FCC Upholds Surveillance Robots over Amateur Radio - Again

Order reaffirms right of police and fire departments to license robots.

Surveillance robot maker ReconRobotics, Inc. continues to prevail over the best efforts of the amateur radio community. Most recently, the FCC ruled against the amateurs in reaffirming the right of police and fire departments to license ReconRobotics’s robots for operational use.

Read here about the device, which runs around under remote control and sends video back to the operator. (We’d love to have one to play with here in the office.) It operates under an FCC waiver, granted over the objections of ARRL, the national association for amateur radio, and several individual amateur licensees. The amateurs had concerns about interference from the robot’s radio into their communications, and feared also they might be blamed if their operations cause interference to a robot. Having failed to block the waiver the first time, the amateurs asked the FCC to reconsider the grant, which the FCC declined to do.

Meanwhile, ARRL and one James Edwin Whedbee, an amateur licensee, asked the FCC to reject  a batch of several dozen license applications filed by police and fire departments for use of the robots. Their petitions recycled many of the same grounds on which ARRL had opposed the waiver. The FCC turned them down. ARRL and Whedbee both demanded reconsideration of that decision, while Whedbee went on alone to challenge a second batch of applications.

Some months later, Whedbee commendably reported to the FCC that, contrary to his earlier suspicions, in fact he had detected no interference from robot operations. He accordingly moved to withdraw all of his objections.

The FCC has now granted Whedbee’s requests to withdraw, and in the same order, turned down ARRL’s most recent request for reconsideration.

Is the saga over? Will first responders around the country now be able to use these life-saving devices without having to battle the amateurs every step of the way? Will CommLawBlog finally have to find something else to write about? We’ll let you know.

(Disclosure: FHH represents ReconRobotics, Inc. in these proceedings.)

FCC Okays Licensing of Surveillance Robot over Amateurs' Objections

A detailed order squelches amateur radio operators’ third attempt to derail a lifesaving technology.

The FCC has okayed the grant of dozens of licenses to allow police and fire departments around the country to operate a surveillance robot called the Recon Scout. The action came over strong opposition from members of the amateur radio community, who have fought deployment of the Recon Scout at every stage.

We described the device here: the size of a beer can with a wheel on each end, and a TV camera peering out. The Recon Scout is light enough in weight for a non-athlete to throw into a third-floor window, yet survives repeated 30-foot drops onto concrete. The associated wireless hand-held controller has a joystick to drive and steer the unit, and a TV screen to show what the camera in the unit sees. The units allow users to send in “eyes” where it’s not safe for people to go. The U.S. military has been working with the device in Iraq and Afghanistan for several years to rave reviews.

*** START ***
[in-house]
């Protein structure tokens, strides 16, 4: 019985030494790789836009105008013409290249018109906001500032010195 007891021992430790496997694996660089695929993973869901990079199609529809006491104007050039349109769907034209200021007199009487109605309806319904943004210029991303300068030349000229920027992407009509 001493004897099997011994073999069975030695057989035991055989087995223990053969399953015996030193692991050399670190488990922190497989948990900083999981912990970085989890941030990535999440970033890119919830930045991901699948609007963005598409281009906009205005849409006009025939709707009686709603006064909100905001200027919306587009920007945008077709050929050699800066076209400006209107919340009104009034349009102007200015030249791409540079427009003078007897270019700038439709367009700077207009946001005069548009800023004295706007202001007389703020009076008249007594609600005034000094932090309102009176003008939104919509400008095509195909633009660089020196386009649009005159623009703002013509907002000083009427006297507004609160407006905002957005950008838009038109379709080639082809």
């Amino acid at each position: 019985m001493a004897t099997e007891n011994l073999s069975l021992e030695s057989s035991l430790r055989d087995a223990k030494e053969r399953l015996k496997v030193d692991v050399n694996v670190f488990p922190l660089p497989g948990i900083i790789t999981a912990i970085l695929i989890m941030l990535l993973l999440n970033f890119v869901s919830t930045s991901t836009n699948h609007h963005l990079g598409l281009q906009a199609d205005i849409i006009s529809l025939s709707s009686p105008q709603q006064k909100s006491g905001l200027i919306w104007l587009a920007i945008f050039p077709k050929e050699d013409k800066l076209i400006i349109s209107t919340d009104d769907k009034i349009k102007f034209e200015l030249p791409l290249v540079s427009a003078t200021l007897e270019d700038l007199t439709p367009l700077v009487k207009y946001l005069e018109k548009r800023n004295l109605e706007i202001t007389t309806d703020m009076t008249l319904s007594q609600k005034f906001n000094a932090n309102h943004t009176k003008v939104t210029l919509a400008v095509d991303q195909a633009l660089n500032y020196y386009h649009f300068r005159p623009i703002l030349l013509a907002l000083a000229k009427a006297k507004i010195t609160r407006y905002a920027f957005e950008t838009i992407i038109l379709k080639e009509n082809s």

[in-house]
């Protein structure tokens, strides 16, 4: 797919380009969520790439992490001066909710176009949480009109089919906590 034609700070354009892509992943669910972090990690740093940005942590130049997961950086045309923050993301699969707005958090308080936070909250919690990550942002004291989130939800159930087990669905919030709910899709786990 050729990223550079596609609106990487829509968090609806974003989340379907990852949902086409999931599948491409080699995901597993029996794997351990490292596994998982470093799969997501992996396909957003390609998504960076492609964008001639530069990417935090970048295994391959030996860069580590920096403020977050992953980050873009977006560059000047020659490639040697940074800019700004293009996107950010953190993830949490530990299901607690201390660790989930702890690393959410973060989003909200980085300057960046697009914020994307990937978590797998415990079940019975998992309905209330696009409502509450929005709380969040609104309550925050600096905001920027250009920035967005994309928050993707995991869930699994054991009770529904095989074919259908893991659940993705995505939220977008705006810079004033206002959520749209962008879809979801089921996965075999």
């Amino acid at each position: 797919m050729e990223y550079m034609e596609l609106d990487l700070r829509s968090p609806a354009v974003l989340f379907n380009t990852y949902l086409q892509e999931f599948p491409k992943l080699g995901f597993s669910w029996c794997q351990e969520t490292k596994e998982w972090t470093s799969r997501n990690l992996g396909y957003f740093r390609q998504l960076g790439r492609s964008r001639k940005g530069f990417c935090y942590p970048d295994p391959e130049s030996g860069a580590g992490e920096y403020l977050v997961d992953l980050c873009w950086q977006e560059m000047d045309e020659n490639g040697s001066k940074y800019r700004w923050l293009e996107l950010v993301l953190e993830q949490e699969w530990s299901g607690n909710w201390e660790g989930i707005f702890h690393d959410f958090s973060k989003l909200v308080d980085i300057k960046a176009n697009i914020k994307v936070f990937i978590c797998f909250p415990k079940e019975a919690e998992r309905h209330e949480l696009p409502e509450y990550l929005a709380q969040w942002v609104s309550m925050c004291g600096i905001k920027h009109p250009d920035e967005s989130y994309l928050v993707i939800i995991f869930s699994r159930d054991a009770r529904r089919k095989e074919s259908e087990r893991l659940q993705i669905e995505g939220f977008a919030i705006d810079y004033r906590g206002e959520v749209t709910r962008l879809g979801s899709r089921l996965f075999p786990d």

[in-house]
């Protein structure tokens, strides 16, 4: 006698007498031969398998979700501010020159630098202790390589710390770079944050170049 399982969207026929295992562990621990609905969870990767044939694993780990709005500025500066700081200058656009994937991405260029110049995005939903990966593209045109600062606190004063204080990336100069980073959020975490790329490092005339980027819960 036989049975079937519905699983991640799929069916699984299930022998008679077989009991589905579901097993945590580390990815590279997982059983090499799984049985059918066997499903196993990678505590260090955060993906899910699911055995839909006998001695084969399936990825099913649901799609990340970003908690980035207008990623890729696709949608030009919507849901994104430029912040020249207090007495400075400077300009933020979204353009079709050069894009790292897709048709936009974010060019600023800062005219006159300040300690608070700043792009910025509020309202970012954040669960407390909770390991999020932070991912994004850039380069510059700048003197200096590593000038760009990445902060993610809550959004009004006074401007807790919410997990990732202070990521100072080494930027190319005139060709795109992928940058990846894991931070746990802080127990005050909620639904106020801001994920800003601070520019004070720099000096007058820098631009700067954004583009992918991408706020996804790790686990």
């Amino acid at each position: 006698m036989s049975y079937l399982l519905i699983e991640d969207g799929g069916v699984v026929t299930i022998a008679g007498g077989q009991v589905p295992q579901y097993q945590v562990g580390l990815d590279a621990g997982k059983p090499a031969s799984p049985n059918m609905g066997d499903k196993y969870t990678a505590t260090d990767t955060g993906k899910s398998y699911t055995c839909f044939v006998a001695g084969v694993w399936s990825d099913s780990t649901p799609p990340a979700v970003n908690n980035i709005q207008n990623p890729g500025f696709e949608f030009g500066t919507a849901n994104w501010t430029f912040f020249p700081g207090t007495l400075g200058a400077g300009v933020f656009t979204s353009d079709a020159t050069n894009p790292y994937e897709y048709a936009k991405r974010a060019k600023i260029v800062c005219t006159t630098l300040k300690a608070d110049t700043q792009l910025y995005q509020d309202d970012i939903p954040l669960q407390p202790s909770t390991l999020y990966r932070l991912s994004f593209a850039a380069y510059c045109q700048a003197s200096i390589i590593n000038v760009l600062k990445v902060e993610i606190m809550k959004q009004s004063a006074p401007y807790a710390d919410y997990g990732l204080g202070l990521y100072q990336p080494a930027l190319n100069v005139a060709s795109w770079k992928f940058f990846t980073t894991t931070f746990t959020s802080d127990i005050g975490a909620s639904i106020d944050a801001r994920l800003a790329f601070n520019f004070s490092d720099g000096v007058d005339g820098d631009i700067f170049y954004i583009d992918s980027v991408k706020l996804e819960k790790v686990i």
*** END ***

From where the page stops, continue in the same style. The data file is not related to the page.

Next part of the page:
Police and fire departments, and security personnel in critical infrastructure industries, wanted access to the same technology. Their expected uses variously include checking a building prior to forced entry, locating hostages and hostiles before a rescue attempt, searching for survivors in a burning building, and inspecting the site of a chemical or nuclear release. Unlike military applications, which are outside FCC jurisdiction, adoption by state and local first responders requires two kinds of FCC approval. First is an FCC certification that establishes the device complies with applicable technical rules; second are FCC licenses needed to operate the units, much like police and fire departments’ licenses for their two-way radios.

Before it could obtain certification, though, the Recon Scout needed a waiver of the FCC’s technical rules. The video feed from the device uses part of the 420-450 MHz band – frequencies that are allocated for radar and certain other applications, but not for video. Amateur radio operators took an interest because they have a secondary allocation in that band. (“Secondary” here means the amateurs may not cause harmful interference to federal-government radars, and must accept any interference from those radars.) ReconRobotics, the company that makes the Recon Scout, offered to accommodate the amateurs by making use of the Recon Scout secondary, in turn, to amateur operations.

Amateur radio interests nonetheless opposed an FCC waiver that would allow the Recon Scout to share their band. They first claimed the device would cause interference to their operations. Later, they added a second objection: that amateurs would be blamed for any interference they caused to the Recon Scout during emergency police and fire activity.

The FCC carefully considered both of these concerns and dismissed them. In February, 2010, it granted the waiver ReconRobotics had requested, ruling that the public interest in protecting first responders outweighed any small risk of interference to the amateurs. The FCC carefully limited use of the device to actual emergencies and necessary training. And it made clear that Recon Scout users had to protect amateur operators from interference. As to interference the other way, into the Recon Scout, the FCC essentially ruled the amateurs could not be held responsible.

ReconRobotics duly obtained an FCC certification and began selling units to police and fire departments around the country. Those customers began applying to the FCC for the licenses they needed to operate the device.